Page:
Dr. Ryan Weiss received his B.S. in chemistry in 2008 at Point Loma Nazarene University in San Diego, CA. He then received his Ph.D. in chemistry in 2015 at the University of California, San Diego under the supervision of Prof. Yitzhak Tor. He then moved to the Department of Cellular and Molecular Medicine at the University of California, San Diego, where he worked as a postdoctoral fellow in the laboratory of Prof. Jeffrey Esko. Dr. Weiss began his independent career as an assistant professor in the Department of Biochemistry and Molecular Biology at the University of Georgia in January 2021. His current research interests include drug discovery and using genomic tools to understand the regulation of glycosylation in human diseases.
Complex carbohydrates play important roles in many cellular processes and their dysregulation has been implicated in many disease states, including cancer, pathogen infection, and rare genetic disorders. The mammalian glycome contains extensive structural and functional heterogeneity that can vary temporally and spatially during development and in different tissues. Currently, little is known about the regulation of the non-template driven assembly of these ubiquitous post-translational modifications. My current research interests are focused on studying the structure, function, and genomic regulation of complex carbohydrates in human biology and disease. In particular, my laboratory is focused on identifying the transcriptional and epigenetic programs responsible for temporal and spatial control of glycosylation using genome-wide, molecular, and chemical approaches. In addition, we are dedicated to developing pharmacological and cell-based tools to aid in the discovery of novel targets and therapies for modulating glycan and glycoprotein expression in human diseases.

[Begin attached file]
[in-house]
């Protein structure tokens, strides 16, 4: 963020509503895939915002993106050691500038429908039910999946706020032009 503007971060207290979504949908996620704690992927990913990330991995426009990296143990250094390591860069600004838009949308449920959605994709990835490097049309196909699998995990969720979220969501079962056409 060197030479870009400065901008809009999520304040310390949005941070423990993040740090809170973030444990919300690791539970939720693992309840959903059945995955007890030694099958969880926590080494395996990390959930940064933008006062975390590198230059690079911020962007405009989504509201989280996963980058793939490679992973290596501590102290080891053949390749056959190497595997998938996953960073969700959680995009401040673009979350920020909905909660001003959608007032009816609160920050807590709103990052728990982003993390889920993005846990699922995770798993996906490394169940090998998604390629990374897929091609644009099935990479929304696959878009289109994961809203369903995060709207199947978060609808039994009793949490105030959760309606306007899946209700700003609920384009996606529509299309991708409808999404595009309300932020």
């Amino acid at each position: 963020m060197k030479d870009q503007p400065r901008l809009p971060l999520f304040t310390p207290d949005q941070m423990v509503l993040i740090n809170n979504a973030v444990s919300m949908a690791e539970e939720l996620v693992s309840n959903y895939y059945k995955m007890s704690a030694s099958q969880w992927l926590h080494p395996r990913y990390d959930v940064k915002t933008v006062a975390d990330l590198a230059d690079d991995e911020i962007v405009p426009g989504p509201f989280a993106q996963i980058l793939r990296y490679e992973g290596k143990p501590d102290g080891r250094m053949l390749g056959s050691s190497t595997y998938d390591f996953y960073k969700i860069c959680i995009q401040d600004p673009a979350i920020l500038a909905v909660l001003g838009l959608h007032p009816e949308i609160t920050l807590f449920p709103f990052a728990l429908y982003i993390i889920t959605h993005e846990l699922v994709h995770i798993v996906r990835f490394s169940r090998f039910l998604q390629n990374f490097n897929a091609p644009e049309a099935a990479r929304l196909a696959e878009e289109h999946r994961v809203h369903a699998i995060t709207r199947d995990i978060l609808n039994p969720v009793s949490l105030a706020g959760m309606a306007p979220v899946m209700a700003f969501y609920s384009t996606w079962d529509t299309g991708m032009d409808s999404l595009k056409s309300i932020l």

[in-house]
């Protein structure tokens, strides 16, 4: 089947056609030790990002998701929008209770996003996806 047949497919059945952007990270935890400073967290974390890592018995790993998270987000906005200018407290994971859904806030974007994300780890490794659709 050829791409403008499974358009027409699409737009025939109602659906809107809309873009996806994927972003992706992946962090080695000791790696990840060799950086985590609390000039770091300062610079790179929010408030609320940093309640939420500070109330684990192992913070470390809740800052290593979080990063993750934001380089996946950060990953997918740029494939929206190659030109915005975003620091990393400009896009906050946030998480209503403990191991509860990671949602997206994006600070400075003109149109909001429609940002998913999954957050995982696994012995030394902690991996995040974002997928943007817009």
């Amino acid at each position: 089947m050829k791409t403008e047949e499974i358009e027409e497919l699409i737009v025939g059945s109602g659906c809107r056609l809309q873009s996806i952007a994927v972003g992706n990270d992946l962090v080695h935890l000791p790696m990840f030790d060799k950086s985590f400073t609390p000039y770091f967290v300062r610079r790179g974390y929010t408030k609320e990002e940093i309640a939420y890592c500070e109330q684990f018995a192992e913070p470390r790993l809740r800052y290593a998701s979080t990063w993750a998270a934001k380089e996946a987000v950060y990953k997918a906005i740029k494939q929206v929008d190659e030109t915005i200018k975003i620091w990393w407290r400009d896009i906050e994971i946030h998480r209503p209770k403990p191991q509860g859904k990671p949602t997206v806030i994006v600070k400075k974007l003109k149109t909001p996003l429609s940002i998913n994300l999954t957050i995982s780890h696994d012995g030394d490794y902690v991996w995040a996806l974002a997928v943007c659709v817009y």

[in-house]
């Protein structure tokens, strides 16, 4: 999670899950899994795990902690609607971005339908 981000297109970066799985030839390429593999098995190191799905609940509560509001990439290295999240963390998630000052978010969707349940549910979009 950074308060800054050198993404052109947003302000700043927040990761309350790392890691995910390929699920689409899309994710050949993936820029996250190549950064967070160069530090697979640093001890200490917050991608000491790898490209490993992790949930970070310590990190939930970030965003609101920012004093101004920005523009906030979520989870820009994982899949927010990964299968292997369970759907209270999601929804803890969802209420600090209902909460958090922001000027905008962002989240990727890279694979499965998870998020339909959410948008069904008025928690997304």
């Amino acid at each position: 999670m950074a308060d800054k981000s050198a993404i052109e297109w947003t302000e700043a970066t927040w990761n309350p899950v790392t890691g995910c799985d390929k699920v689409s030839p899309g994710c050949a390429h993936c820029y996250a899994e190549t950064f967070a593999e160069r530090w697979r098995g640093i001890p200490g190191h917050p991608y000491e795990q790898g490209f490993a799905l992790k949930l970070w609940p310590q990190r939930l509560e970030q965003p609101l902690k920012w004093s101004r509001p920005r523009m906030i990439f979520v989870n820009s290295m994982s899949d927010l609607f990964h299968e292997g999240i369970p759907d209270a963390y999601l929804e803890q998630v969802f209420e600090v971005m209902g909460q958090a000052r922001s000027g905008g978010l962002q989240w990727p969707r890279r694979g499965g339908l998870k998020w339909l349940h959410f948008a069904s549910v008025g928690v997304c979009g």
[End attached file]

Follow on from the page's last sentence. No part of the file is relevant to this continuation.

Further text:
- Functional Genomics of Glycosaminoglycan Biosynthesis
In the Weiss lab, we utilize pooled genome-wide CRISPR screening approaches, genetic engineering, and bioinformatic tools to identify the molecular mechanisms responsible for the regulation of glycosaminoglycan biosynthesis in human cells.
- Drug Discovery for Rare Genetic Disorders
Many human diseases are caused by rare mutations in genes involved in the biosynthesis and/or catabolism of glycans. In the Weiss lab, genetic engineering, high-throughput drug screening, and cell-based disease models are utilized to uncover novel drug targets and therapeutic agents to treat these rare genetic disorders.
- Epigenetic and Transcriptional Regulation of Glycan Assembly
Epigenetic changes alter the physical structure and organization of DNA, and transcription factors regulate the expression of their genomic targets. Currently, little is known about the genomic regulation of glycosylation. The Weiss lab aims to use state-of-the-art genomic tools and pharmacological agents to identify and modulate novel regulatory pathways responsible for controlling glycosylation in mammalian cells.